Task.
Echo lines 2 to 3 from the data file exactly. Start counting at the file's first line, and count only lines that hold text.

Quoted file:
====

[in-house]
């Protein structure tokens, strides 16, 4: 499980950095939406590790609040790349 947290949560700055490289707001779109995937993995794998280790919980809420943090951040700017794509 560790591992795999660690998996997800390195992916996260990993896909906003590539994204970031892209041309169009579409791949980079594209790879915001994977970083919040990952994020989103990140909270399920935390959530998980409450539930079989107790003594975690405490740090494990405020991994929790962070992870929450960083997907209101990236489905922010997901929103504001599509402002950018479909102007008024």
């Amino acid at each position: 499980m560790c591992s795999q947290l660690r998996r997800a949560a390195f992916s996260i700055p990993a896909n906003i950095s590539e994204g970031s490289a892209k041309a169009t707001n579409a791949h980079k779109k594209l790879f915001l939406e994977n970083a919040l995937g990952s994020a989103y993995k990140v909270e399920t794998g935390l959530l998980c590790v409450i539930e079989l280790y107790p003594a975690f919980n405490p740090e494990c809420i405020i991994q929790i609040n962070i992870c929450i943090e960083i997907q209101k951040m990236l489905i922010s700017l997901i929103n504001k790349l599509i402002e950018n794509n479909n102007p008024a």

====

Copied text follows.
């Protein structure tokens, strides 16, 4: 499980950095939406590790609040790349 947290949560700055490289707001779109995937993995794998280790919980809420943090951040700017794509 560790591992795999660690998996997800390195992916996260990993896909906003590539994204970031892209041309169009579409791949980079594209790879915001994977970083919040990952994020989103990140909270399920935390959530998980409450539930079989107790003594975690405490740090494990405020991994929790962070992870929450960083997907209101990236489905922010997901929103504001599509402002950018479909102007008024």
């Amino acid at each position: 499980m560790c591992s795999q947290l660690r998996r997800a949560a390195f992916s996260i700055p990993a896909n906003i950095s590539e994204g970031s490289a892209k041309a169009t707001n579409a791949h980079k779109k594209l790879f915001l939406e994977n970083a919040l995937g990952s994020a989103y993995k990140v909270e399920t794998g935390l959530l998980c590790v409450i539930e079989l280790y107790p003594a975690f919980n405490p740090e494990c809420i405020i991994q929790i609040n962070i992870c929450i943090e960083i997907q209101k951040m990236l489905i922010s700017l997901i929103n504001k790349l599509i402002e950018n794509n479909n102007p008024a």